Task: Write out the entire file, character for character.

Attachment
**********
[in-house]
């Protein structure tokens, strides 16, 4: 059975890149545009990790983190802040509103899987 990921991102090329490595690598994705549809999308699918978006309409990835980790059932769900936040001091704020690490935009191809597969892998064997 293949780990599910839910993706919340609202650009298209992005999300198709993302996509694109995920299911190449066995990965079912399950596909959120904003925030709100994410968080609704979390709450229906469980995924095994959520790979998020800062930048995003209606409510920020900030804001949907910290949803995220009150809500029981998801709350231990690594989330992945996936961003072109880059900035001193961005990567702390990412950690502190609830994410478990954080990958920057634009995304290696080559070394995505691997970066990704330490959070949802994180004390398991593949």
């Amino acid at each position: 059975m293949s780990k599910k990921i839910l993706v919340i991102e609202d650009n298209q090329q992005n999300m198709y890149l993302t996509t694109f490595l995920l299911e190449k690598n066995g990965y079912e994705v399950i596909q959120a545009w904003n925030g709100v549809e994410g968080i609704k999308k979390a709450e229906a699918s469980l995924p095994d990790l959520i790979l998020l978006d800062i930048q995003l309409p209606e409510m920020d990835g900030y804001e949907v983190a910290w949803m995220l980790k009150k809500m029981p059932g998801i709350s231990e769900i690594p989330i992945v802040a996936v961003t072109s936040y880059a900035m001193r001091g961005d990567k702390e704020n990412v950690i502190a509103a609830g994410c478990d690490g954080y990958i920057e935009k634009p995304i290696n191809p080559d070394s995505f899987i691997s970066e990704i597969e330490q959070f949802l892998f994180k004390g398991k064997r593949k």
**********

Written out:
[in-house]
């Protein structure tokens, strides 16, 4: 059975890149545009990790983190802040509103899987 990921991102090329490595690598994705549809999308699918978006309409990835980790059932769900936040001091704020690490935009191809597969892998064997 293949780990599910839910993706919340609202650009298209992005999300198709993302996509694109995920299911190449066995990965079912399950596909959120904003925030709100994410968080609704979390709450229906469980995924095994959520790979998020800062930048995003209606409510920020900030804001949907910290949803995220009150809500029981998801709350231990690594989330992945996936961003072109880059900035001193961005990567702390990412950690502190609830994410478990954080990958920057634009995304290696080559070394995505691997970066990704330490959070949802994180004390398991593949």
């Amino acid at each position: 059975m293949s780990k599910k990921i839910l993706v919340i991102e609202d650009n298209q090329q992005n999300m198709y890149l993302t996509t694109f490595l995920l299911e190449k690598n066995g990965y079912e994705v399950i596909q959120a545009w904003n925030g709100v549809e994410g968080i609704k999308k979390a709450e229906a699918s469980l995924p095994d990790l959520i790979l998020l978006d800062i930048q995003l309409p209606e409510m920020d990835g900030y804001e949907v983190a910290w949803m995220l980790k009150k809500m029981p059932g998801i709350s231990e769900i690594p989330i992945v802040a996936v961003t072109s936040y880059a900035m001193r001091g961005d990567k702390e704020n990412v950690i502190a509103a609830g994410c478990d690490g954080y990958i920057e935009k634009p995304i290696n191809p080559d070394s995505f899987i691997s970066e990704i597969e330490q959070f949802l892998f994180k004390g398991k064997r593949k």